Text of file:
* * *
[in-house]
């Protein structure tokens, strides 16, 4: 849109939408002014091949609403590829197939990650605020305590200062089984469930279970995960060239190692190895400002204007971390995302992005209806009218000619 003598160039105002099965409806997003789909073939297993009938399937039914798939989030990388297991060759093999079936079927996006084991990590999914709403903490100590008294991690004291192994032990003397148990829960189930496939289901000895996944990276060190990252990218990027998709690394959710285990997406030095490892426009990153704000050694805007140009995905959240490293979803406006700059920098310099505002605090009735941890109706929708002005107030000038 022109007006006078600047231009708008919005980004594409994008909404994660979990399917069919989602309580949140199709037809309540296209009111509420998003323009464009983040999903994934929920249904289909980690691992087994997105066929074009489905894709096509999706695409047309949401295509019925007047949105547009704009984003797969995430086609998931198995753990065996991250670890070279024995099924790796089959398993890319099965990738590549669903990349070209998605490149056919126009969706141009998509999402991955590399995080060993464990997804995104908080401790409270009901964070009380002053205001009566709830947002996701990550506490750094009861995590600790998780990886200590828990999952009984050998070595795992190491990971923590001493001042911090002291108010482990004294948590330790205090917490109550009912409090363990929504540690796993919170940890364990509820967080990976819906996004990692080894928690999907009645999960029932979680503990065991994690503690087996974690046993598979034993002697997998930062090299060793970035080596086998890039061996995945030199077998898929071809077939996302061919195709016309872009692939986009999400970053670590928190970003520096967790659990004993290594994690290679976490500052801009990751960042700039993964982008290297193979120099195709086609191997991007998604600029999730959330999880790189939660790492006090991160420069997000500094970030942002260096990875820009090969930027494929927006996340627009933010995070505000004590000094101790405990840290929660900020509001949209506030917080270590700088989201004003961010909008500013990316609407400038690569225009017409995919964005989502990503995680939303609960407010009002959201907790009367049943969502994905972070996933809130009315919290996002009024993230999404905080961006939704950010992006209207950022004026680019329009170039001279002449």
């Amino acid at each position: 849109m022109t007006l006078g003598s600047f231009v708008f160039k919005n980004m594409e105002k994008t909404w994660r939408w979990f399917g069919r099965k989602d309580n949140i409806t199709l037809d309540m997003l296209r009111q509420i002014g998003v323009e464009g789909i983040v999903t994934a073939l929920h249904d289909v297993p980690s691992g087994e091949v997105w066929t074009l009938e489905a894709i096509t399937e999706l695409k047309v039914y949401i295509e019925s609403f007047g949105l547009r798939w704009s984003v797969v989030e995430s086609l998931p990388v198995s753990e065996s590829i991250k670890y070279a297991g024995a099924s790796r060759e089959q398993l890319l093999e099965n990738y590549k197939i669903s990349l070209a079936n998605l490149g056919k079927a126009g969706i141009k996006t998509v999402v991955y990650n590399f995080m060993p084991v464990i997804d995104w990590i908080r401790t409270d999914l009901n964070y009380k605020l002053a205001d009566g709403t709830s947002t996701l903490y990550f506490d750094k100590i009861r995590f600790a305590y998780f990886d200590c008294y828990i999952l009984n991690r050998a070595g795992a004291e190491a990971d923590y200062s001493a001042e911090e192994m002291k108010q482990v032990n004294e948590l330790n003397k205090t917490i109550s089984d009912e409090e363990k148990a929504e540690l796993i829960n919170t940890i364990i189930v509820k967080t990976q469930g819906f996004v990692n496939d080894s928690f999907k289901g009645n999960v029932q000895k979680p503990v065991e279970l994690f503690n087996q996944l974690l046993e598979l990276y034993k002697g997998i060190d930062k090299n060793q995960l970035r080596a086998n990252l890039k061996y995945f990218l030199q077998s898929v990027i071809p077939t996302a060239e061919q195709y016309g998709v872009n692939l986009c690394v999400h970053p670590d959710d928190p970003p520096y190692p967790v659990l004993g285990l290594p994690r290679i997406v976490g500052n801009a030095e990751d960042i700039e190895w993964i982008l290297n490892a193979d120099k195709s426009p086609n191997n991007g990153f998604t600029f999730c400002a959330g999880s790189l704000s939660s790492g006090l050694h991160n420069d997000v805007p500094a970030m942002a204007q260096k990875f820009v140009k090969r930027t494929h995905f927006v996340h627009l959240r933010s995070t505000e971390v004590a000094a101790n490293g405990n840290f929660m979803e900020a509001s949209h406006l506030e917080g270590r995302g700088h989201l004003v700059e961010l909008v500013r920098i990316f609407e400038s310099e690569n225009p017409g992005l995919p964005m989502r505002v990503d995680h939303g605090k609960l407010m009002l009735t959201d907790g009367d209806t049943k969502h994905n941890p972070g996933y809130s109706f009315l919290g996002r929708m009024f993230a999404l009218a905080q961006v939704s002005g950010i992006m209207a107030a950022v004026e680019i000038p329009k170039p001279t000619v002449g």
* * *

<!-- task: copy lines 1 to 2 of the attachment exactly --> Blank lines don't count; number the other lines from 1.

[in-house]
């Protein structure tokens, strides 16, 4: 849109939408002014091949609403590829197939990650605020305590200062089984469930279970995960060239190692190895400002204007971390995302992005209806009218000619 003598160039105002099965409806997003789909073939297993009938399937039914798939989030990388297991060759093999079936079927996006084991990590999914709403903490100590008294991690004291192994032990003397148990829960189930496939289901000895996944990276060190990252990218990027998709690394959710285990997406030095490892426009990153704000050694805007140009995905959240490293979803406006700059920098310099505002605090009735941890109706929708002005107030000038 022109007006006078600047231009708008919005980004594409994008909404994660979990399917069919989602309580949140199709037809309540296209009111509420998003323009464009983040999903994934929920249904289909980690691992087994997105066929074009489905894709096509999706695409047309949401295509019925007047949105547009704009984003797969995430086609998931198995753990065996991250670890070279024995099924790796089959398993890319099965990738590549669903990349070209998605490149056919126009969706141009998509999402991955590399995080060993464990997804995104908080401790409270009901964070009380002053205001009566709830947002996701990550506490750094009861995590600790998780990886200590828990999952009984050998070595795992190491990971923590001493001042911090002291108010482990004294948590330790205090917490109550009912409090363990929504540690796993919170940890364990509820967080990976819906996004990692080894928690999907009645999960029932979680503990065991994690503690087996974690046993598979034993002697997998930062090299060793970035080596086998890039061996995945030199077998898929071809077939996302061919195709016309872009692939986009999400970053670590928190970003520096967790659990004993290594994690290679976490500052801009990751960042700039993964982008290297193979120099195709086609191997991007998604600029999730959330999880790189939660790492006090991160420069997000500094970030942002260096990875820009090969930027494929927006996340627009933010995070505000004590000094101790405990840290929660900020509001949209506030917080270590700088989201004003961010909008500013990316609407400038690569225009017409995919964005989502990503995680939303609960407010009002959201907790009367049943969502994905972070996933809130009315919290996002009024993230999404905080961006939704950010992006209207950022004026680019329009170039001279002449």